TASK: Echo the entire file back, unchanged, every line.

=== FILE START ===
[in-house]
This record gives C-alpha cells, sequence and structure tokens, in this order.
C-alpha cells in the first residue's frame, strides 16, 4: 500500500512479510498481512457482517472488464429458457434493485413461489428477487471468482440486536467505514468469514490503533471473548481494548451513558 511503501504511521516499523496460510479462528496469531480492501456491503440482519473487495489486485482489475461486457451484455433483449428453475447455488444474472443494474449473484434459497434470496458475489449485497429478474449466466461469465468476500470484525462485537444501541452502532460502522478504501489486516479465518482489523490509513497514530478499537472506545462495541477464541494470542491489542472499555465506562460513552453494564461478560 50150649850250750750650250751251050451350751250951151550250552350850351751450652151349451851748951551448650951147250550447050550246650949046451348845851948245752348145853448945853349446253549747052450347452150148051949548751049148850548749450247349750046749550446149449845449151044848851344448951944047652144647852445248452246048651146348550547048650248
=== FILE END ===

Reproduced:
[in-house]
This record gives C-alpha cells, sequence and structure tokens, in this order.
C-alpha cells in the first residue's frame, strides 16, 4: 500500500512479510498481512457482517472488464429458457434493485413461489428477487471468482440486536467505514468469514490503533471473548481494548451513558 511503501504511521516499523496460510479462528496469531480492501456491503440482519473487495489486485482489475461486457451484455433483449428453475447455488444474472443494474449473484434459497434470496458475489449485497429478474449466466461469465468476500470484525462485537444501541452502532460502522478504501489486516479465518482489523490509513497514530478499537472506545462495541477464541494470542491489542472499555465506562460513552453494564461478560 50150649850250750750650250751251050451350751250951151550250552350850351751450652151349451851748951551448650951147250550447050550246650949046451348845851948245752348145853448945853349446253549747052450347452150148051949548751049148850548749450247349750046749550446149449845449151044848851344448951944047652144647852445248452246048651146348550547048650248